In a speech she made as Secretary of State in 2010, Clinton used the “freedom of navigation” term in reference to the competing claims in the South China Sea, which is code that China is likely to see a far more muscular response from the United States as Beijing uses the artificial island strategy to stake and solidify its claims in the region:
The United States, like every nation, has a national interest in freedom of navigation, open access to Asia’s maritime commons, and respect for international law in the South China Sea. We share these interests not only with ASEAN members or ASEAN Regional Forum participants, but with other maritime nations and the broader international community.
The United States supports a collaborative diplomatic process by all claimants for resolving the various territorial disputes without coercion. We oppose the use or threat of force by any claimant. While the United States does not take sides on the competing territorial disputes over land features in the South China Sea, we believe claimants should pursue their territorial claims and accompanying rights to maritime space in accordance with the UN convention on the law of the sea. Consistent with customary international law, legitimate claims to maritime space in the South China Sea should be derived solely from legitimate claims to land features.
By contrast, Donald Trump shown himself to be far more isolationist as he has called for allies to foot a greater share of the budget for regional defense pacts. In other words, expect a friendly reception towards Pentagon spending from Clinton and don`t expect defense spending to rise very much under Trump.
In light of recent market volatility, using a risk-controlled way of betting on a Clinton win of buying defense stocks while shorting the market might be more advisable. There are two aerospace and defense ETFs, ITA and PPA, each with slightly different weightings, but their relative return patterns are fairly similar. As the charts below show, PPA is testing a relative resistance level while ITA has been a slight laggard and broken down through relative support.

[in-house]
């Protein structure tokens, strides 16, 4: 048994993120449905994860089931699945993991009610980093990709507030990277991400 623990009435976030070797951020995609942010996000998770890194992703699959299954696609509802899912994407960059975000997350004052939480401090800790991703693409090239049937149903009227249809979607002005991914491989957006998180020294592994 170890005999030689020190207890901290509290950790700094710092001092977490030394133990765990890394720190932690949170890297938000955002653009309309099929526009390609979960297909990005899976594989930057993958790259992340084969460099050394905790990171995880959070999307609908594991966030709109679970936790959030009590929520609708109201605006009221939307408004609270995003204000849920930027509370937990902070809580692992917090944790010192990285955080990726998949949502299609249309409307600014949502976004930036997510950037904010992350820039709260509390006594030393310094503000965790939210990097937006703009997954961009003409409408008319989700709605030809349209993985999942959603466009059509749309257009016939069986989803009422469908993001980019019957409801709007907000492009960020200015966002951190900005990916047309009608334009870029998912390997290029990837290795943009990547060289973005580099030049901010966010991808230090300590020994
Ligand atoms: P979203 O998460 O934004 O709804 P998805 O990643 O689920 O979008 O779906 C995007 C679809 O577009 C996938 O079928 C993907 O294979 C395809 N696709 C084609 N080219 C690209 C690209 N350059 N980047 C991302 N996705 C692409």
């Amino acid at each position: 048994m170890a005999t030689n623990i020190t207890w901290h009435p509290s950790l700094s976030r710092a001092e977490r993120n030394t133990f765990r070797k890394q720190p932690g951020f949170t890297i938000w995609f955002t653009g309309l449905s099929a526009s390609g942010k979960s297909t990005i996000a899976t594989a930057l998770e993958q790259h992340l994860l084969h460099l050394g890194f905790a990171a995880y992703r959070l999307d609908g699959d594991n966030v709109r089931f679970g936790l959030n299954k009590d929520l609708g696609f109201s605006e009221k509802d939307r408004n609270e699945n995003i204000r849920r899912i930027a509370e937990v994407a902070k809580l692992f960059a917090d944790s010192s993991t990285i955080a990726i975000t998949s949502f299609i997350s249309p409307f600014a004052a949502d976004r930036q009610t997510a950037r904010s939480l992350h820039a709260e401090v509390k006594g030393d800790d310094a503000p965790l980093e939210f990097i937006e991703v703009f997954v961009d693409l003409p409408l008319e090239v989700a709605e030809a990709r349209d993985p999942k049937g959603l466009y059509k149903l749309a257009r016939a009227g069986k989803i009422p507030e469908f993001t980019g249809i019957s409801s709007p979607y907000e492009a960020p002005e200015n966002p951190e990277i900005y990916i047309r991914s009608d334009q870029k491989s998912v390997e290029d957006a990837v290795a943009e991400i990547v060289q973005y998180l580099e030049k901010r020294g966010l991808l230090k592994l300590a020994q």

Buy Mexico as the anti-Trump trade
Given Donald Trump’s rhetoric on trade, one way of playing a Trump win would be to short the Mexican Peso, or the Mexican stock market. If you believe that Clinton is more likely to win, do the opposite and buy Mexico instead.
The chart below shows the Mexican peso (MXN), which has been steadily falling against the USD. Unfortunately for investors who don’t have futures trading accounts, there is no MXN ETF as a direct play.
Another way of buying a Clinton win would be to either buy Mexican stocks, or to buy Mexican stocks (MXF) against a short position in the US (SPY). As the chart below shows, MXF has been weak on an absolute basis (top panel) and it has violated a double bottom on a relative basis (bottom panel).
Needless to say, you can also either directly short MXF or short MXF against buying SPY if you want to bet on a Trump win.